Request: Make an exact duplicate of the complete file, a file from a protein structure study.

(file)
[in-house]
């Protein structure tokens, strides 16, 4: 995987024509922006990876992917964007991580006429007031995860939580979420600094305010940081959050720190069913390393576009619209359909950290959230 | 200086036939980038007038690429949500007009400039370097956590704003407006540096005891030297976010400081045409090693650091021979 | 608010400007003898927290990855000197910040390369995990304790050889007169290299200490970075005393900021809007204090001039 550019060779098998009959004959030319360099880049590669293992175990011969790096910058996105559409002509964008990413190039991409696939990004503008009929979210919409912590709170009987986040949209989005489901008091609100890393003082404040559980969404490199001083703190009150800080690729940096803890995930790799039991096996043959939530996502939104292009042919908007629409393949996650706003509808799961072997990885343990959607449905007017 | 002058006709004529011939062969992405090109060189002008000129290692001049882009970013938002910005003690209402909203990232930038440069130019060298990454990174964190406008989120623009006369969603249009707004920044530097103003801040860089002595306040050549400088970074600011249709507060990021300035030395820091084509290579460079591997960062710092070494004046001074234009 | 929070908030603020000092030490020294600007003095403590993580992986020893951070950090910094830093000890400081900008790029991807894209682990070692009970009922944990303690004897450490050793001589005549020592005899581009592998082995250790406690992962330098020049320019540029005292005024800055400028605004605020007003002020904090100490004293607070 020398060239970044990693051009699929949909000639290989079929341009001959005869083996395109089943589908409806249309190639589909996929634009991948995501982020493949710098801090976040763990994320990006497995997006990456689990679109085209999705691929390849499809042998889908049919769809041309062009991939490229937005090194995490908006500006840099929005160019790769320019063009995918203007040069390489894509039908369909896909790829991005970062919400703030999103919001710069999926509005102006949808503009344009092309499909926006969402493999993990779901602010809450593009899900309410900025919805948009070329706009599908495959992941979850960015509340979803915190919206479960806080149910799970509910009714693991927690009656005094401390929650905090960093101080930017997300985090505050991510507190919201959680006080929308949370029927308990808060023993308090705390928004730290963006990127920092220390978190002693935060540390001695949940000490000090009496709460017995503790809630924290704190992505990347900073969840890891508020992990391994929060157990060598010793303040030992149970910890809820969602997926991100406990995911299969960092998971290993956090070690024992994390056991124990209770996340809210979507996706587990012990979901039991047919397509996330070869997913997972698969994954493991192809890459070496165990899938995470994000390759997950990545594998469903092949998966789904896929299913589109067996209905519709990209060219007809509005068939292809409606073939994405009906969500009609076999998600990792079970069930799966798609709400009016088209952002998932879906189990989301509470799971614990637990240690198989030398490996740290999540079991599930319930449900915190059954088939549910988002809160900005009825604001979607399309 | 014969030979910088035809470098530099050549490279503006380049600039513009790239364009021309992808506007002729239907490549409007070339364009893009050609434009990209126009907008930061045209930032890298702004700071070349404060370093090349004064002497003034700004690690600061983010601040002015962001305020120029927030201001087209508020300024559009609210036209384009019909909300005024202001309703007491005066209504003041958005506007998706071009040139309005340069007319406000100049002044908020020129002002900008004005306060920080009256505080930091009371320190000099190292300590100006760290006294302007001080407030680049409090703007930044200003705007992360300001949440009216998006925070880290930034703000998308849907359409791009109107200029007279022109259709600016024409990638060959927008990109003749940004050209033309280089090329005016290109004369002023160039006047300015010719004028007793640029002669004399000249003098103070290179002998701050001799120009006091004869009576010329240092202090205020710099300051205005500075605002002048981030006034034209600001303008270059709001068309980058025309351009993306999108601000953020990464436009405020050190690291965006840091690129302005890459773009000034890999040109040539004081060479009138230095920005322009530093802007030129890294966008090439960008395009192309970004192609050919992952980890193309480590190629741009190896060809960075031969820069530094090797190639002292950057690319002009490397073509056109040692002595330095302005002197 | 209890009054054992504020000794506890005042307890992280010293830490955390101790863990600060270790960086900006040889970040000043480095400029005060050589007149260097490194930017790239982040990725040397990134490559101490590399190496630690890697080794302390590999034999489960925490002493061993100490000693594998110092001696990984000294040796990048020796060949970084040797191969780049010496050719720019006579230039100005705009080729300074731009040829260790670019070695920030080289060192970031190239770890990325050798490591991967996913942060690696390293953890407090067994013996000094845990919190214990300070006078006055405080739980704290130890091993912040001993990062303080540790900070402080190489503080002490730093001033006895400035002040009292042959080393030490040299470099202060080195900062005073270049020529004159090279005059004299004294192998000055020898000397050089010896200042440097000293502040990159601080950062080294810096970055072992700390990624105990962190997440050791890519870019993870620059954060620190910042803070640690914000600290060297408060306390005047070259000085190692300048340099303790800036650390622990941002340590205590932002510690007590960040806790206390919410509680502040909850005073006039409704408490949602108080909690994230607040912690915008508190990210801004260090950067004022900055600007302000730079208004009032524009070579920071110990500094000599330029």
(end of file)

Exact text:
[in-house]
């Protein structure tokens, strides 16, 4: 995987024509922006990876992917964007991580006429007031995860939580979420600094305010940081959050720190069913390393576009619209359909950290959230 | 200086036939980038007038690429949500007009400039370097956590704003407006540096005891030297976010400081045409090693650091021979 | 608010400007003898927290990855000197910040390369995990304790050889007169290299200490970075005393900021809007204090001039 550019060779098998009959004959030319360099880049590669293992175990011969790096910058996105559409002509964008990413190039991409696939990004503008009929979210919409912590709170009987986040949209989005489901008091609100890393003082404040559980969404490199001083703190009150800080690729940096803890995930790799039991096996043959939530996502939104292009042919908007629409393949996650706003509808799961072997990885343990959607449905007017 | 002058006709004529011939062969992405090109060189002008000129290692001049882009970013938002910005003690209402909203990232930038440069130019060298990454990174964190406008989120623009006369969603249009707004920044530097103003801040860089002595306040050549400088970074600011249709507060990021300035030395820091084509290579460079591997960062710092070494004046001074234009 | 929070908030603020000092030490020294600007003095403590993580992986020893951070950090910094830093000890400081900008790029991807894209682990070692009970009922944990303690004897450490050793001589005549020592005899581009592998082995250790406690992962330098020049320019540029005292005024800055400028605004605020007003002020904090100490004293607070 020398060239970044990693051009699929949909000639290989079929341009001959005869083996395109089943589908409806249309190639589909996929634009991948995501982020493949710098801090976040763990994320990006497995997006990456689990679109085209999705691929390849499809042998889908049919769809041309062009991939490229937005090194995490908006500006840099929005160019790769320019063009995918203007040069390489894509039908369909896909790829991005970062919400703030999103919001710069999926509005102006949808503009344009092309499909926006969402493999993990779901602010809450593009899900309410900025919805948009070329706009599908495959992941979850960015509340979803915190919206479960806080149910799970509910009714693991927690009656005094401390929650905090960093101080930017997300985090505050991510507190919201959680006080929308949370029927308990808060023993308090705390928004730290963006990127920092220390978190002693935060540390001695949940000490000090009496709460017995503790809630924290704190992505990347900073969840890891508020992990391994929060157990060598010793303040030992149970910890809820969602997926991100406990995911299969960092998971290993956090070690024992994390056991124990209770996340809210979507996706587990012990979901039991047919397509996330070869997913997972698969994954493991192809890459070496165990899938995470994000390759997950990545594998469903092949998966789904896929299913589109067996209905519709990209060219007809509005068939292809409606073939994405009906969500009609076999998600990792079970069930799966798609709400009016088209952002998932879906189990989301509470799971614990637990240690198989030398490996740290999540079991599930319930449900915190059954088939549910988002809160900005009825604001979607399309 | 014969030979910088035809470098530099050549490279503006380049600039513009790239364009021309992808506007002729239907490549409007070339364009893009050609434009990209126009907008930061045209930032890298702004700071070349404060370093090349004064002497003034700004690690600061983010601040002015962001305020120029927030201001087209508020300024559009609210036209384009019909909300005024202001309703007491005066209504003041958005506007998706071009040139309005340069007319406000100049002044908020020129002002900008004005306060920080009256505080930091009371320190000099190292300590100006760290006294302007001080407030680049409090703007930044200003705007992360300001949440009216998006925070880290930034703000998308849907359409791009109107200029007279022109259709600016024409990638060959927008990109003749940004050209033309280089090329005016290109004369002023160039006047300015010719004028007793640029002669004399000249003098103070290179002998701050001799120009006091004869009576010329240092202090205020710099300051205005500075605002002048981030006034034209600001303008270059709001068309980058025309351009993306999108601000953020990464436009405020050190690291965006840091690129302005890459773009000034890999040109040539004081060479009138230095920005322009530093802007030129890294966008090439960008395009192309970004192609050919992952980890193309480590190629741009190896060809960075031969820069530094090797190639002292950057690319002009490397073509056109040692002595330095302005002197 | 209890009054054992504020000794506890005042307890992280010293830490955390101790863990600060270790960086900006040889970040000043480095400029005060050589007149260097490194930017790239982040990725040397990134490559101490590399190496630690890697080794302390590999034999489960925490002493061993100490000693594998110092001696990984000294040796990048020796060949970084040797191969780049010496050719720019006579230039100005705009080729300074731009040829260790670019070695920030080289060192970031190239770890990325050798490591991967996913942060690696390293953890407090067994013996000094845990919190214990300070006078006055405080739980704290130890091993912040001993990062303080540790900070402080190489503080002490730093001033006895400035002040009292042959080393030490040299470099202060080195900062005073270049020529004159090279005059004299004294192998000055020898000397050089010896200042440097000293502040990159601080950062080294810096970055072992700390990624105990962190997440050791890519870019993870620059954060620190910042803070640690914000600290060297408060306390005047070259000085190692300048340099303790800036650390622990941002340590205590932002510690007590960040806790206390919410509680502040909850005073006039409704408490949602108080909690994230607040912690915008508190990210801004260090950067004022900055600007302000730079208004009032524009070579920071110990500094000599330029």